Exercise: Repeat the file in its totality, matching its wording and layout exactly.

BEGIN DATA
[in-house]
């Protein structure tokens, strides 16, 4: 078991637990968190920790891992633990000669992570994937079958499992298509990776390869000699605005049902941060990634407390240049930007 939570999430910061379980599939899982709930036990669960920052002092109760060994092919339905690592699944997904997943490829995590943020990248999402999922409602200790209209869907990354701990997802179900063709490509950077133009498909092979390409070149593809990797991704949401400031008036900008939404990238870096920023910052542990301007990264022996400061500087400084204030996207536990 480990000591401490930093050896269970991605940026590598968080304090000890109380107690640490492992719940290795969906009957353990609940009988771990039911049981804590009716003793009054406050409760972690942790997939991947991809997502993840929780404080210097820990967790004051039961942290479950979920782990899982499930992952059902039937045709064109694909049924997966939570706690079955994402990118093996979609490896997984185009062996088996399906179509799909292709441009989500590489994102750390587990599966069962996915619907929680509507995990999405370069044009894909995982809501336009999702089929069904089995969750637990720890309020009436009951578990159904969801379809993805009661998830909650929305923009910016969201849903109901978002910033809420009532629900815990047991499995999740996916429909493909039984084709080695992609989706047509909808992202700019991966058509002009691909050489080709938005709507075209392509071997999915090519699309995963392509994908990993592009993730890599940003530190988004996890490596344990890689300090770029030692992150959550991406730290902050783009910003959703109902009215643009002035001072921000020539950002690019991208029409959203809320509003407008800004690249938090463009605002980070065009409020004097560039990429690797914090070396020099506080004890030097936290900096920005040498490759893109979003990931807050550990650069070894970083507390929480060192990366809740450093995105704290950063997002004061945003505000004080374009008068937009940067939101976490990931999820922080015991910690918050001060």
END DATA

[in-house]
């Protein structure tokens, strides 16, 4: 078991637990968190920790891992633990000669992570994937079958499992298509990776390869000699605005049902941060990634407390240049930007 939570999430910061379980599939899982709930036990669960920052002092109760060994092919339905690592699944997904997943490829995590943020990248999402999922409602200790209209869907990354701990997802179900063709490509950077133009498909092979390409070149593809990797991704949401400031008036900008939404990238870096920023910052542990301007990264022996400061500087400084204030996207536990 480990000591401490930093050896269970991605940026590598968080304090000890109380107690640490492992719940290795969906009957353990609940009988771990039911049981804590009716003793009054406050409760972690942790997939991947991809997502993840929780404080210097820990967790004051039961942290479950979920782990899982499930992952059902039937045709064109694909049924997966939570706690079955994402990118093996979609490896997984185009062996088996399906179509799909292709441009989500590489994102750390587990599966069962996915619907929680509507995990999405370069044009894909995982809501336009999702089929069904089995969750637990720890309020009436009951578990159904969801379809993805009661998830909650929305923009910016969201849903109901978002910033809420009532629900815990047991499995999740996916429909493909039984084709080695992609989706047509909808992202700019991966058509002009691909050489080709938005709507075209392509071997999915090519699309995963392509994908990993592009993730890599940003530190988004996890490596344990890689300090770029030692992150959550991406730290902050783009910003959703109902009215643009002035001072921000020539950002690019991208029409959203809320509003407008800004690249938090463009605002980070065009409020004097560039990429690797914090070396020099506080004890030097936290900096920005040498490759893109979003990931807050550990650069070894970083507390929480060192990366809740450093995105704290950063997002004061945003505000004080374009008068937009940067939101976490990931999820922080015991910690918050001060």